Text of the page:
“The modern economist is used to measuring the standard of living by the amount of annual consumption, assuming all the time that a man who consumes more is ‘better off’ than a man who consumes less … [But] it is now reasonable to believe that despite the abundance of man made goods produced by continued economic growth, its net effect on human health and happiness could be adverse and possibly disastrous”.

As we approach the much heralded ‘age of austerity’, Schumacher’s ideas  are taking on a new resonance and are more relevant than ever. Global warming, the financial crash and the recognition that oil (upon which so much of modern civilisation depends ) is a finite resource, have made people, many for the first time, question the way society is organising itself.

It  may seem ironic to many on the left that much of Schumacher’s thinking – on localism, employee ownership, the importance of non renewable resources, alternative energy and micro-generation – now appears to form part of the UK government’s  ‘Big Society’  and ‘Wellbeing’ agendas.  It is important, though, to consider these initiatives for what they are, what they are trying to achieve, and to assess them without party political prejudice.

A new focus is being given to the importance of valuing things that cannot be measured in financial terms, for instance the input of ‘stay at home’ parents, the importance of education and skills, and of family and friends. It is recognised that far more credit should be given for involvement in the community as well as the whole host of activities and hobbies that do not feature in GDP but that nevertheless improve the quality of life. For the first time sectors of society are beginning to  explore the concept of ‘enoughness’ – recognising that we do not continually need more and that there are limits on what money can deliver and the ultimate satisfaction it can bring.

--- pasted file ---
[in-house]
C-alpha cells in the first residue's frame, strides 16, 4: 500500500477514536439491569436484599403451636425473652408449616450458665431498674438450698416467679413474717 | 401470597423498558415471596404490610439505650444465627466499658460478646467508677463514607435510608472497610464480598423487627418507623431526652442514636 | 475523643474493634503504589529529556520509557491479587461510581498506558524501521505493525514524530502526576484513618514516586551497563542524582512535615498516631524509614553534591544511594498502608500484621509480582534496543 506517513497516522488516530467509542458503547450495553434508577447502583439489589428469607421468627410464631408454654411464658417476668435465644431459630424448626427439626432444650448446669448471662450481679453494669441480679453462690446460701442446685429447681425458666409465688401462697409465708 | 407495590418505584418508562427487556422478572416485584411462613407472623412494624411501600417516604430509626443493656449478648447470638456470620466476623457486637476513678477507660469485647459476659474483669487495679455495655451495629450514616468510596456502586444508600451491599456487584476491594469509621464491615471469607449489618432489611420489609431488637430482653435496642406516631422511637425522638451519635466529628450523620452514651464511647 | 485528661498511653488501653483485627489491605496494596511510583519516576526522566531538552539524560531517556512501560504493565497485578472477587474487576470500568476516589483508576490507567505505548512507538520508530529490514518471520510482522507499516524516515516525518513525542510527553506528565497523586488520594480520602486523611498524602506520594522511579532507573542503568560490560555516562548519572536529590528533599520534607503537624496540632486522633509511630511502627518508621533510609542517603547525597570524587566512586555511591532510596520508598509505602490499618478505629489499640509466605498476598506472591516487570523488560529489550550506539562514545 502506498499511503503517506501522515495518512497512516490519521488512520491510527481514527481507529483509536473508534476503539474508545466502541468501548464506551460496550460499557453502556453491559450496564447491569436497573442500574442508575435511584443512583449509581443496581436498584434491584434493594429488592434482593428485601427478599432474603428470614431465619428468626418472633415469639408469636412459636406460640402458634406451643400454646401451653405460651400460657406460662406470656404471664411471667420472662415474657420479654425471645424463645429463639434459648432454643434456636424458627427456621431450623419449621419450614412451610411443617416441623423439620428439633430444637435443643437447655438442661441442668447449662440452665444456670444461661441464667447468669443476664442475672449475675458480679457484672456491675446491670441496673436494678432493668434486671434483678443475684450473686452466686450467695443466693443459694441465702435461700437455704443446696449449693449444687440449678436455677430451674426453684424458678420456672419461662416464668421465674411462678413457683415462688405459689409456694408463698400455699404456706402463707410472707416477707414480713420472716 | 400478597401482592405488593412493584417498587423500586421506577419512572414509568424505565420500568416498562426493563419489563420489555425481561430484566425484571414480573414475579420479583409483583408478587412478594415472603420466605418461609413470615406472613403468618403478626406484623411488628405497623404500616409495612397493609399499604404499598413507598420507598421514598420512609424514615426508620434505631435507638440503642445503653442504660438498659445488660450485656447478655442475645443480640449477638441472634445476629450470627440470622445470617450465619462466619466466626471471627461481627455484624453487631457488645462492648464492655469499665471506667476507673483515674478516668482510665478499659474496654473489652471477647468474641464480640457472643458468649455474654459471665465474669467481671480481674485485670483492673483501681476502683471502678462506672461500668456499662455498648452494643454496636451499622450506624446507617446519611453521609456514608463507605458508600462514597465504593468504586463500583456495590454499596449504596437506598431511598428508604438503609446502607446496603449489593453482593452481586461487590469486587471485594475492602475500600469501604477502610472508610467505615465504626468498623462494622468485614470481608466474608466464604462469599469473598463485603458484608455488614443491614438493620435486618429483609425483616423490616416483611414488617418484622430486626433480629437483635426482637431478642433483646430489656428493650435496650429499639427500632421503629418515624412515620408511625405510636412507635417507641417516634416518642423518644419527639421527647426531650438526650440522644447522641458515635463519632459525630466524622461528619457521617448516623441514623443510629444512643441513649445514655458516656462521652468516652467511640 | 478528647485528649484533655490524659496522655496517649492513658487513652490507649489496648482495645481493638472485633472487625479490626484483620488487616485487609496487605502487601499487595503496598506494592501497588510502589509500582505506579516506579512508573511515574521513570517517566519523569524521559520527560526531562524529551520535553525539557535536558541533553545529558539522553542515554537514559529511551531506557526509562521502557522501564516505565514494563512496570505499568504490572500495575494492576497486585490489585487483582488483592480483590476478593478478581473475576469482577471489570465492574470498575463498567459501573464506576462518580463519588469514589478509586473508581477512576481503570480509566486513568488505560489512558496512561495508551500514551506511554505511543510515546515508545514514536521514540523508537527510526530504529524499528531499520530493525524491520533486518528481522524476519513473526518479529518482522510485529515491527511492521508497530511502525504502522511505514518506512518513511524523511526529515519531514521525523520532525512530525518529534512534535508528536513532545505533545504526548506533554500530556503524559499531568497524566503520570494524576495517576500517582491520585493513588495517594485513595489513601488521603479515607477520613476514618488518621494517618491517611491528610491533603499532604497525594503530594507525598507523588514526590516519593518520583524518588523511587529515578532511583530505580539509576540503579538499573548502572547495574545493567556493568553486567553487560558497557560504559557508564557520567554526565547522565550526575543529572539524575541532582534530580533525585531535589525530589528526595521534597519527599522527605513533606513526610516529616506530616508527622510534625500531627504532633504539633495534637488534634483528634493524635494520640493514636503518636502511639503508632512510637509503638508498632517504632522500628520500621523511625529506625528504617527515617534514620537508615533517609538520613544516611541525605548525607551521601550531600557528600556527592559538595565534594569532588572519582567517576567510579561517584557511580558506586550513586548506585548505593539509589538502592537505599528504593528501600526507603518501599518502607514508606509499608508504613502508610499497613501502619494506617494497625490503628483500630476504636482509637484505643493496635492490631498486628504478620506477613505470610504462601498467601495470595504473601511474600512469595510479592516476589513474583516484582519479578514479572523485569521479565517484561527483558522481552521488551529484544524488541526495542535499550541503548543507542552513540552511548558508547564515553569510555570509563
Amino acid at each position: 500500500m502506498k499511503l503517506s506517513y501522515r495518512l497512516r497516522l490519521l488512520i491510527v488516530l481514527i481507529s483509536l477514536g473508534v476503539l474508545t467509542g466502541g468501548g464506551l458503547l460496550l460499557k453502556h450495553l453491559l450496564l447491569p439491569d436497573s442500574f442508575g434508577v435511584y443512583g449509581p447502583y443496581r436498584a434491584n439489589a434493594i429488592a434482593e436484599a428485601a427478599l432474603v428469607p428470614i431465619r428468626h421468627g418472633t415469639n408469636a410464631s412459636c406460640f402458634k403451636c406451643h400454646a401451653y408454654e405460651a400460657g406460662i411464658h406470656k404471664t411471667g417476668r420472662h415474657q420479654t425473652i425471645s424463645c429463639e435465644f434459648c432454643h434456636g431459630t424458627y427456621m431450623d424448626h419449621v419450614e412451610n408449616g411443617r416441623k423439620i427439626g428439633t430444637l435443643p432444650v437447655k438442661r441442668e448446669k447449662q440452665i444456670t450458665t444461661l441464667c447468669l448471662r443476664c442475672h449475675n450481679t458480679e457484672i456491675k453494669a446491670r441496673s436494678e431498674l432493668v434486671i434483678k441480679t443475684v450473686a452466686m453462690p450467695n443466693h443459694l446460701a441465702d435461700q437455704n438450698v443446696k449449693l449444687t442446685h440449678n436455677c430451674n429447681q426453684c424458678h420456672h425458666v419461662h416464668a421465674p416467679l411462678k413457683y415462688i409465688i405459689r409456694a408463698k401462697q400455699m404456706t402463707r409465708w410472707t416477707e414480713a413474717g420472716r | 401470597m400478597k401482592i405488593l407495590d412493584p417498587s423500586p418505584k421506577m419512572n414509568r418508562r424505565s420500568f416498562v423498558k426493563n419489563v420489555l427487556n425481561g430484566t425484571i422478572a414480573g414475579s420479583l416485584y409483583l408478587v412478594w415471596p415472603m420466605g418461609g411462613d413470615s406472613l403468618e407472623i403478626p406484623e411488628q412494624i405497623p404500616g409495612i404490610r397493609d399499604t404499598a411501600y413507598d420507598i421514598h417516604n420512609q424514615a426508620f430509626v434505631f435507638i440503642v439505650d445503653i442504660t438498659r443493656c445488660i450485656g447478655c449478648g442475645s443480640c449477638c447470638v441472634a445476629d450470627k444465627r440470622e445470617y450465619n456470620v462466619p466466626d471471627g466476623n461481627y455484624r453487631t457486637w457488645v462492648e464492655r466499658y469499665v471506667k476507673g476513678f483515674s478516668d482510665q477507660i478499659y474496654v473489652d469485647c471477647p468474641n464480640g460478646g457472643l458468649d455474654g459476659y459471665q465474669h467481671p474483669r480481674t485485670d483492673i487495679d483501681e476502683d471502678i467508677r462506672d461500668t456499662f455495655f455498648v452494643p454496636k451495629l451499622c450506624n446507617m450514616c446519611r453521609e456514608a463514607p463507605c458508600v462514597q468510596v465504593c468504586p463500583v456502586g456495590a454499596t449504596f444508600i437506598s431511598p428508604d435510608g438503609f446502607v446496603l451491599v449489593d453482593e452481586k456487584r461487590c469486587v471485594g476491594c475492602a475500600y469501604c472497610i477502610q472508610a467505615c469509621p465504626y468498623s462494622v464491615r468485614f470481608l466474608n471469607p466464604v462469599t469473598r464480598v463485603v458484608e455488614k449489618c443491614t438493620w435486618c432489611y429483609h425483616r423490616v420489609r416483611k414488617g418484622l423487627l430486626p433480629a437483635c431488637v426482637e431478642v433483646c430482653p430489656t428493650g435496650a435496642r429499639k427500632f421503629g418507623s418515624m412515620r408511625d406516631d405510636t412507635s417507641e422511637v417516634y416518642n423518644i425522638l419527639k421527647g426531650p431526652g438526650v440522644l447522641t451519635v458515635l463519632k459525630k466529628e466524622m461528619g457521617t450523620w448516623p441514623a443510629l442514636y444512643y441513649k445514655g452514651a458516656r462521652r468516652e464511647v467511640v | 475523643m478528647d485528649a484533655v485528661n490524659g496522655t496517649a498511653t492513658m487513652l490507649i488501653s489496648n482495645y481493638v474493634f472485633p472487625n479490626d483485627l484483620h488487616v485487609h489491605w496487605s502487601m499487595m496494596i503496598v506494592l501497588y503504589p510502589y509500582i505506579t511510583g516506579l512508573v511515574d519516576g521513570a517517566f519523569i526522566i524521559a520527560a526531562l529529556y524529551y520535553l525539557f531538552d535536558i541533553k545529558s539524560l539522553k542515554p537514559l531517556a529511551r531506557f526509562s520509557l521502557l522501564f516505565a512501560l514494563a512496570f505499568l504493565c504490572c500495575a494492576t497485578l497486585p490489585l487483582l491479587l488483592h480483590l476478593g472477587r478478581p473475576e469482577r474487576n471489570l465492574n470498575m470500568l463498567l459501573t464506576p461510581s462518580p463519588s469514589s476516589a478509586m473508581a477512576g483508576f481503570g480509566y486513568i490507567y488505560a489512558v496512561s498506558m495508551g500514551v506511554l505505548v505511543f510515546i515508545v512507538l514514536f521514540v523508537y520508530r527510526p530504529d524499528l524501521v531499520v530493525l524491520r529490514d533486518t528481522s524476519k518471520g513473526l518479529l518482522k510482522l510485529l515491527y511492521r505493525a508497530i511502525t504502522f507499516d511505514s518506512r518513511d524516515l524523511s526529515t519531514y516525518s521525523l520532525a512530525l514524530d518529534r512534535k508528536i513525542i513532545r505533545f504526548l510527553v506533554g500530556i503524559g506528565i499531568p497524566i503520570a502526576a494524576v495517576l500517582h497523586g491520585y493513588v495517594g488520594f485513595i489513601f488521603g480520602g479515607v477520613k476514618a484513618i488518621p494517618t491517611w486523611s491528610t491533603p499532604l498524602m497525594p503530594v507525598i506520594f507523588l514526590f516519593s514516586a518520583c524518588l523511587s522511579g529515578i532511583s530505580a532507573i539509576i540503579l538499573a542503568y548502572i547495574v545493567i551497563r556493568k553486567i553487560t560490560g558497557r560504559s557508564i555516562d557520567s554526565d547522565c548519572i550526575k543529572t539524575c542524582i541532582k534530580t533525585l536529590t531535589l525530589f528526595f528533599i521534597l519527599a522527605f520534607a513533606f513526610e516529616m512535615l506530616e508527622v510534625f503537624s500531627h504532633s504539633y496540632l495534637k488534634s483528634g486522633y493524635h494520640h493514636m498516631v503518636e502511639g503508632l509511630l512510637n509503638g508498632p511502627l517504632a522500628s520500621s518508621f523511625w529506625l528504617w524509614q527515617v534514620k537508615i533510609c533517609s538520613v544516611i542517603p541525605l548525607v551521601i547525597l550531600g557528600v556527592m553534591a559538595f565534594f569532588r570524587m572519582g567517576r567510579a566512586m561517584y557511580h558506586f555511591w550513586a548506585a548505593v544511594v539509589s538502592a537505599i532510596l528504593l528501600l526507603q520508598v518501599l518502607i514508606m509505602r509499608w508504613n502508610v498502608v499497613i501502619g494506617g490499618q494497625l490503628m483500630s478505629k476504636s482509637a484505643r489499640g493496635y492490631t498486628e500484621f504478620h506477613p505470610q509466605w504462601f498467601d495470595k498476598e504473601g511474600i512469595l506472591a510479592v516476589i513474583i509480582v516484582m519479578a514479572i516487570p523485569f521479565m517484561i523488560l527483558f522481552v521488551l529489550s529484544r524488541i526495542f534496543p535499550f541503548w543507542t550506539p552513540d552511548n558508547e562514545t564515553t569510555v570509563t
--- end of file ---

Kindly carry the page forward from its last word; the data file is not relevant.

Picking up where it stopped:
Initiatives that are taking place in Wales both reflect this philosophy and are ahead of the curve. Smaller structures enable greater ownership and self determination with demonstrable rewards in terms of satisfaction and wellbeing as a result. The decision to continue to help fund students embarking on university life underlines the belief that matters such as the education of young people are too important be left to market forces.  Developments in higher and further education – not least the imaginative dual sector approach (bringing together the vocational and the academic) now being pioneered by the new Trinity Saint David University – are indicating a far more holistic approach to post secondary learning.

It is hoped that activities planned around Schumacher’s centenary year will help to give a greater focus to the importance of the ideas promulgated all those years ago but which now seem more pertinent than ever.  His books, including A Guide for the Perplexed, are being republished with updated forewords referencing the modern context. Events and conferences celebrating his thinking are being planned by many organisations throughout the UK and overseas. Above all, it is hoped that young people across the globe are made aware of Schumacher’s ideas and that they can have the opportunity to reflect and incorporate them in the world in which we live today.